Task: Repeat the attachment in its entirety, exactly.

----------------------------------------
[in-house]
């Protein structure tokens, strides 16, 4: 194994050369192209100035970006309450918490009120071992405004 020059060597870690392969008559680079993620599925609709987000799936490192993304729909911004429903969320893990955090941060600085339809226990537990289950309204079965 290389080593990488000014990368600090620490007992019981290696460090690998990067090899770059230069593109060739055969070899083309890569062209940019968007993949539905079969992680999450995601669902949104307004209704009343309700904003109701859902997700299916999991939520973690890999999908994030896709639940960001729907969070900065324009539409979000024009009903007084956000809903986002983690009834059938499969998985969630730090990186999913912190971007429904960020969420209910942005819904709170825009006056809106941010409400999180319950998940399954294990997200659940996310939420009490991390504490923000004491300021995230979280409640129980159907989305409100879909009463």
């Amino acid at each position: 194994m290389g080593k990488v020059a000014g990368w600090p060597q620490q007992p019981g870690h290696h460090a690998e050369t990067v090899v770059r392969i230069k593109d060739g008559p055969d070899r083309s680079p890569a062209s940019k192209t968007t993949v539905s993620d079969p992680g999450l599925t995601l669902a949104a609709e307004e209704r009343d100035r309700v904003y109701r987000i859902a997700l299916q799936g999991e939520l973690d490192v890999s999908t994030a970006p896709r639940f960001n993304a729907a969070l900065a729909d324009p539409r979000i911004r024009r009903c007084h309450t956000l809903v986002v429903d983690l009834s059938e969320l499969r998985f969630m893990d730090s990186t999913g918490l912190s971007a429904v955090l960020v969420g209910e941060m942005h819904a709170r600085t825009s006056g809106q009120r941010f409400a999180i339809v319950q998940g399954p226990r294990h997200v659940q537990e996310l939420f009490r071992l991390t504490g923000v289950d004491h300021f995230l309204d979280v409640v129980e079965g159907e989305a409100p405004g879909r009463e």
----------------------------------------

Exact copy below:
[in-house]
């Protein structure tokens, strides 16, 4: 194994050369192209100035970006309450918490009120071992405004 020059060597870690392969008559680079993620599925609709987000799936490192993304729909911004429903969320893990955090941060600085339809226990537990289950309204079965 290389080593990488000014990368600090620490007992019981290696460090690998990067090899770059230069593109060739055969070899083309890569062209940019968007993949539905079969992680999450995601669902949104307004209704009343309700904003109701859902997700299916999991939520973690890999999908994030896709639940960001729907969070900065324009539409979000024009009903007084956000809903986002983690009834059938499969998985969630730090990186999913912190971007429904960020969420209910942005819904709170825009006056809106941010409400999180319950998940399954294990997200659940996310939420009490991390504490923000004491300021995230979280409640129980159907989305409100879909009463």
């Amino acid at each position: 194994m290389g080593k990488v020059a000014g990368w600090p060597q620490q007992p019981g870690h290696h460090a690998e050369t990067v090899v770059r392969i230069k593109d060739g008559p055969d070899r083309s680079p890569a062209s940019k192209t968007t993949v539905s993620d079969p992680g999450l599925t995601l669902a949104a609709e307004e209704r009343d100035r309700v904003y109701r987000i859902a997700l299916q799936g999991e939520l973690d490192v890999s999908t994030a970006p896709r639940f960001n993304a729907a969070l900065a729909d324009p539409r979000i911004r024009r009903c007084h309450t956000l809903v986002v429903d983690l009834s059938e969320l499969r998985f969630m893990d730090s990186t999913g918490l912190s971007a429904v955090l960020v969420g209910e941060m942005h819904a709170r600085t825009s006056g809106q009120r941010f409400a999180i339809v319950q998940g399954p226990r294990h997200v659940q537990e996310l939420f009490r071992l991390t504490g923000v289950d004491h300021f995230l309204d979280v409640v129980e079965g159907e989305a409100p405004g879909r009463e």